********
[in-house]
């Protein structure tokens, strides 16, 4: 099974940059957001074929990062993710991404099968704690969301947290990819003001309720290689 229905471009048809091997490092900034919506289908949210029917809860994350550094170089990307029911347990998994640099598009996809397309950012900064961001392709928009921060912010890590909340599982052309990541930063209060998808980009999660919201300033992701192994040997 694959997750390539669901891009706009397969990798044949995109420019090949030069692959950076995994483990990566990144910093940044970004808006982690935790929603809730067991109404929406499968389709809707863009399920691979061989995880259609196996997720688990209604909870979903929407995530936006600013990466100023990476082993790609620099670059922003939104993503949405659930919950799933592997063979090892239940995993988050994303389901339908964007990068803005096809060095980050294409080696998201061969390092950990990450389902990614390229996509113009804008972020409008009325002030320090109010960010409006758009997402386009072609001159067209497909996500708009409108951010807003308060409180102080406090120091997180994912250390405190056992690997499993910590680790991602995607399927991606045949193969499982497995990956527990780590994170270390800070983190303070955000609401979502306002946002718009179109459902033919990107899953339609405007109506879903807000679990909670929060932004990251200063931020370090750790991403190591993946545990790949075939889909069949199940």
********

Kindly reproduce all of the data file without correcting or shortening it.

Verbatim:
[in-house]
């Protein structure tokens, strides 16, 4: 099974940059957001074929990062993710991404099968704690969301947290990819003001309720290689 229905471009048809091997490092900034919506289908949210029917809860994350550094170089990307029911347990998994640099598009996809397309950012900064961001392709928009921060912010890590909340599982052309990541930063209060998808980009999660919201300033992701192994040997 694959997750390539669901891009706009397969990798044949995109420019090949030069692959950076995994483990990566990144910093940044970004808006982690935790929603809730067991109404929406499968389709809707863009399920691979061989995880259609196996997720688990209604909870979903929407995530936006600013990466100023990476082993790609620099670059922003939104993503949405659930919950799933592997063979090892239940995993988050994303389901339908964007990068803005096809060095980050294409080696998201061969390092950990990450389902990614390229996509113009804008972020409008009325002030320090109010960010409006758009997402386009072609001159067209497909996500708009409108951010807003308060409180102080406090120091997180994912250390405190056992690997499993910590680790991602995607399927991606045949193969499982497995990956527990780590994170270390800070983190303070955000609401979502306002946002718009179109459902033919990107899953339609405007109506879903807000679990909670929060932004990251200063931020370090750790991403190591993946545990790949075939889909069949199940």